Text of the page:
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Review by Brad Green:
“Think about the crucifixion,” Mel Gibson has been quoted as saying in reference to the bloodiness of his cinematic Passion Play, “there’s no way to sugar-coat that.” Yet while the film has courted controversy for its graphic violence, its dialogue in Aramaic and Latin and its rigid adherence to the stations of the cross, Gibson the modern movie-maker couldn’t resist sprinkling the austerity with cinematic convention. In context, slow motion shots, hammy performances in nearly all of the Roman roles and a crescendo of the soundtrack that climaxes at Calvary, border on the saccharine.

While debate has raged about Gibson’s conservative brand of Catholicism and whether the film is anti-Semitic, its artistic merit has split critics like the Reformation split the Church in the 16th century. One of the reasons, I believe, is that the movie features great moments, but lacks the coherency to capitalise on them. When I listen to this soundtrack I can’t help but notice that its biggest moments are more effective divorced from the film, and that the film itself would have been better off without them. 

There are basically two elements to the score. The first uses world instruments and archaic scales to create atmosphere; it is intriguing on CD and works well in parts of the movie. The second element of the score relies on pounding drums and various choral elements. It is probably the most attractive feature of the soundtrack for the album buyer, though I contend that the film could have done without such overt exultance. 

Listening more closely to the music on CD, it is also noticeable that composer Debney weaves both threads together at times, and the soundtrack is certainly an impressive work in itself. Debney is making a big step up here from light comedies, and he must have been struck by the irony that one of his most recent scores prior to this was for the Jim Carrey romp Bruce Almighty. (Another oddity is that with Jim Caviezel as the Christ in The Passion, both films have an actor with initials “JC” playing God-on-Earth!)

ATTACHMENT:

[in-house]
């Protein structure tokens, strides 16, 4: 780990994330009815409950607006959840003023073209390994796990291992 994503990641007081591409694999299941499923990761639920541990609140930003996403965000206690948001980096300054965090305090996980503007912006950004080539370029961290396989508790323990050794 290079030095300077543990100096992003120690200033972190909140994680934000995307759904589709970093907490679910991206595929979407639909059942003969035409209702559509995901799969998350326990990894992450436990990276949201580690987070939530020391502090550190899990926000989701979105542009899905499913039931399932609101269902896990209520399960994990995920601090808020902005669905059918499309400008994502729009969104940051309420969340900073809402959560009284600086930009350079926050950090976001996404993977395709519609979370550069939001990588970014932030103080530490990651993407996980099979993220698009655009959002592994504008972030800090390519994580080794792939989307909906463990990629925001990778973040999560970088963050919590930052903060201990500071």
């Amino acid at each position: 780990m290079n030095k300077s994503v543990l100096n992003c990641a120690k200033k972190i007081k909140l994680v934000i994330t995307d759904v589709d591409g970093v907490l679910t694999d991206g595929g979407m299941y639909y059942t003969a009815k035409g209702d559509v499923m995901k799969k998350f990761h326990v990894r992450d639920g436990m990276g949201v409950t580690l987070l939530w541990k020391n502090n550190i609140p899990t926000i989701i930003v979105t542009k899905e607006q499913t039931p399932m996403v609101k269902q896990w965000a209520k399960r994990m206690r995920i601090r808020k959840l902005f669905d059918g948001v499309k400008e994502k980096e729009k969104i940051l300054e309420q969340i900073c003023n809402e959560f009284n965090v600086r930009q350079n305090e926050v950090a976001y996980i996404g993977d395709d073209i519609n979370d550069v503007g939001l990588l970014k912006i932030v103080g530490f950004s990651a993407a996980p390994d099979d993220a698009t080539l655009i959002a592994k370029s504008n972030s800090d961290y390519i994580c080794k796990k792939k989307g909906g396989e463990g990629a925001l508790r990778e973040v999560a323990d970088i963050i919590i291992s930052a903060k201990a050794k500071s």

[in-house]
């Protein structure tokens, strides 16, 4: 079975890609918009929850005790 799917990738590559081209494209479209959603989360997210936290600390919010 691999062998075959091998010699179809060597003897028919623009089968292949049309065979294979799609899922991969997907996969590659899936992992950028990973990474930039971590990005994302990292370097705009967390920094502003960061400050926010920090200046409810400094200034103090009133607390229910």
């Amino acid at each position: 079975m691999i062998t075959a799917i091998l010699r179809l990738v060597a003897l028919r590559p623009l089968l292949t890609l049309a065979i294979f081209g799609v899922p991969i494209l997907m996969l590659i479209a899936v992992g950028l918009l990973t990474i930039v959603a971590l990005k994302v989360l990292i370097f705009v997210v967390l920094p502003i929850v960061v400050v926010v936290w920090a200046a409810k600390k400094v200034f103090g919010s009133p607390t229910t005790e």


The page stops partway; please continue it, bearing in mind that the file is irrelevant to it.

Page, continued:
The reason Debney’s tonal texturing is effective in the film is that we can almost imagine it being diegetic. There are effects that sound like rustling wind as we swoop into the ethereal light of the Garden of Gethsemane, and whether or not there were actually any duduk, erhu and ancient Armenian oud exponents in Jerusalem circa 30 CE, or indeed a solo female vocalist intoning in Aramaic in a reverberant temple hall with an open door, Debney uses exotic modalities to convince the ear that these sounds could easily be drifting across the hills as the momentous events unfold. 

On the other hand, I truly doubt there was a chamber orchestra in a Temple backroom as Peter denied Jesus. This cue features a lovely melody on flute but is far too sentimental for the film. It’s also hard to imagine a big string section and full-blown chorus striking up in the vicinity of Golgotha to inspire the tormented figure on the cross to fulfill his destiny. They could be angels singing I suppose, but God seems too busy darkening the skies to conduct the choir. Nevertheless, Debney combines stylistic components of Gregorian chants, Byzantine and Western masses in some impressive cues that would be triumphant in a standard biblical epic and will provide more entertainment for most listeners than many of the dissonant trills and tonal layering of the atmospheric tracks.

But what works on CD isn’t necessarily good for the film artistically. We know the story, and with such uncompromising visuals we hardly need emotional cues. Personally, I believe a better film would have resulted from pared back music and, as the director originally intended, no subtitles. I don’t have much faith though that Gibson’s bank manager is a disciple of this philosophy. 

Published April 29, 2004

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TITLE: Passion of the Christ
ID: 399700 115888
SCORE: John Debney

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